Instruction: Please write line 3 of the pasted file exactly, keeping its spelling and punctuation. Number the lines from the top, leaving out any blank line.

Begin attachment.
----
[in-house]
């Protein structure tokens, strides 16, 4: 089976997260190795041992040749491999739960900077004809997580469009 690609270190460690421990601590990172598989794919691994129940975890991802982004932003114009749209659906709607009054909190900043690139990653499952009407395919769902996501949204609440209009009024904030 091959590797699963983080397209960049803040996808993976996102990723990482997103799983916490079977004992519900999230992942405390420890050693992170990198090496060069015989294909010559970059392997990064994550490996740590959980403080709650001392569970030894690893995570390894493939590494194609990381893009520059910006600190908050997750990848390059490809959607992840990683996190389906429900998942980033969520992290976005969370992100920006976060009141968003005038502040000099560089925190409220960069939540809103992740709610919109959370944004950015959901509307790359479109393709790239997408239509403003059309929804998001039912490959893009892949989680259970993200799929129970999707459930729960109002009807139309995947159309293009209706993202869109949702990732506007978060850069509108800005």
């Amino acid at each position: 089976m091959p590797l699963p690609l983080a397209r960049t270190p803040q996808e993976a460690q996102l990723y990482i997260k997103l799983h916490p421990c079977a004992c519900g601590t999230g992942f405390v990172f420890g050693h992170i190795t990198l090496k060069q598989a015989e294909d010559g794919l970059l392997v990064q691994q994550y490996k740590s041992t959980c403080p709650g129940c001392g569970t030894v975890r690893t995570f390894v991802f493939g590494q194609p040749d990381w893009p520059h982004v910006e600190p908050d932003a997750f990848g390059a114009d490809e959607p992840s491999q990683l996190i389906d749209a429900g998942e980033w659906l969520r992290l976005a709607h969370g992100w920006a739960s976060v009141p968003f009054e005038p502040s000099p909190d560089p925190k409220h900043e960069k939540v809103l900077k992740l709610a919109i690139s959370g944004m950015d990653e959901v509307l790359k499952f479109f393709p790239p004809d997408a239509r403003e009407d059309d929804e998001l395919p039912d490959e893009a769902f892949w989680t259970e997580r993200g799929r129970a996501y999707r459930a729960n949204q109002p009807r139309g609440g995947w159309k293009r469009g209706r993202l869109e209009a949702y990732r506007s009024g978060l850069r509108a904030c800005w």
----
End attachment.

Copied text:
């Amino acid at each position: 089976m091959p590797l699963p690609l983080a397209r960049t270190p803040q996808e993976a460690q996102l990723y990482i997260k997103l799983h916490p421990c079977a004992c519900g601590t999230g992942f405390v990172f420890g050693h992170i190795t990198l090496k060069q598989a015989e294909d010559g794919l970059l392997v990064q691994q994550y490996k740590s041992t959980c403080p709650g129940c001392g569970t030894v975890r690893t995570f390894v991802f493939g590494q194609p040749d990381w893009p520059h982004v910006e600190p908050d932003a997750f990848g390059a114009d490809e959607p992840s491999q990683l996190i389906d749209a429900g998942e980033w659906l969520r992290l976005a709607h969370g992100w920006a739960s976060v009141p968003f009054e005038p502040s000099p909190d560089p925190k409220h900043e960069k939540v809103l900077k992740l709610a919109i690139s959370g944004m950015d990653e959901v509307l790359k499952f479109f393709p790239p004809d997408a239509r403003e009407d059309d929804e998001l395919p039912d490959e893009a769902f892949w989680t259970e997580r993200g799929r129970a996501y999707r459930a729960n949204q109002p009807r139309g609440g995947w159309k293009r469009g209706r993202l869109e209009a949702y990732r506007s009024g978060l850069r509108a904030c800005w």